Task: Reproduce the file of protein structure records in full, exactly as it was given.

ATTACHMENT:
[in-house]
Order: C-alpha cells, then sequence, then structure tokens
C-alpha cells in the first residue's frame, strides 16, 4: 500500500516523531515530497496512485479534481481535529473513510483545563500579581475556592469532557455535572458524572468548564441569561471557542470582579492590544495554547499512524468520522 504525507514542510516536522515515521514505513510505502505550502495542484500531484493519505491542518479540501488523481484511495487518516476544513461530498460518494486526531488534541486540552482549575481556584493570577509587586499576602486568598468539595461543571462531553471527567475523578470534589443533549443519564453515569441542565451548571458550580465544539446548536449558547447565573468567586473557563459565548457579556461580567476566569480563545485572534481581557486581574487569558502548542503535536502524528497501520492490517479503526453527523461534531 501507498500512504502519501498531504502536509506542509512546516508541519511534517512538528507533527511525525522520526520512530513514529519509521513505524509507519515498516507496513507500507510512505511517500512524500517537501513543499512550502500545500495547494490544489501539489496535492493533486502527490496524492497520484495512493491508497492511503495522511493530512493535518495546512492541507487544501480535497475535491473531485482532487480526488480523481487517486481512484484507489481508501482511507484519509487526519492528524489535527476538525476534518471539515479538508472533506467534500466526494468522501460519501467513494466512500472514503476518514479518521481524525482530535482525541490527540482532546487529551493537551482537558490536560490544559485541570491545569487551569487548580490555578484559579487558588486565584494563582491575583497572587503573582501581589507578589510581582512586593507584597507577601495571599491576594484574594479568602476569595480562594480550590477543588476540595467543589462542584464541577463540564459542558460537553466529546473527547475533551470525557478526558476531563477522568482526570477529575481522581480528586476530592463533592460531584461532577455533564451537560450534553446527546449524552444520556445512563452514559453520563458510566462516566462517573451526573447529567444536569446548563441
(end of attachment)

[in-house]
Order: C-alpha cells, then sequence, then structure tokens
C-alpha cells in the first residue's frame, strides 16, 4: 500500500516523531515530497496512485479534481481535529473513510483545563500579581475556592469532557455535572458524572468548564441569561471557542470582579492590544495554547499512524468520522 504525507514542510516536522515515521514505513510505502505550502495542484500531484493519505491542518479540501488523481484511495487518516476544513461530498460518494486526531488534541486540552482549575481556584493570577509587586499576602486568598468539595461543571462531553471527567475523578470534589443533549443519564453515569441542565451548571458550580465544539446548536449558547447565573468567586473557563459565548457579556461580567476566569480563545485572534481581557486581574487569558502548542503535536502524528497501520492490517479503526453527523461534531 501507498500512504502519501498531504502536509506542509512546516508541519511534517512538528507533527511525525522520526520512530513514529519509521513505524509507519515498516507496513507500507510512505511517500512524500517537501513543499512550502500545500495547494490544489501539489496535492493533486502527490496524492497520484495512493491508497492511503495522511493530512493535518495546512492541507487544501480535497475535491473531485482532487480526488480523481487517486481512484484507489481508501482511507484519509487526519492528524489535527476538525476534518471539515479538508472533506467534500466526494468522501460519501467513494466512500472514503476518514479518521481524525482530535482525541490527540482532546487529551493537551482537558490536560490544559485541570491545569487551569487548580490555578484559579487558588486565584494563582491575583497572587503573582501581589507578589510581582512586593507584597507577601495571599491576594484574594479568602476569595480562594480550590477543588476540595467543589462542584464541577463540564459542558460537553466529546473527547475533551470525557478526558476531563477522568482526570477529575481522581480528586476530592463533592460531584461532577455533564451537560450534553446527546449524552444520556445512563452514559453520563458510566462516566462517573451526573447529567444536569446548563441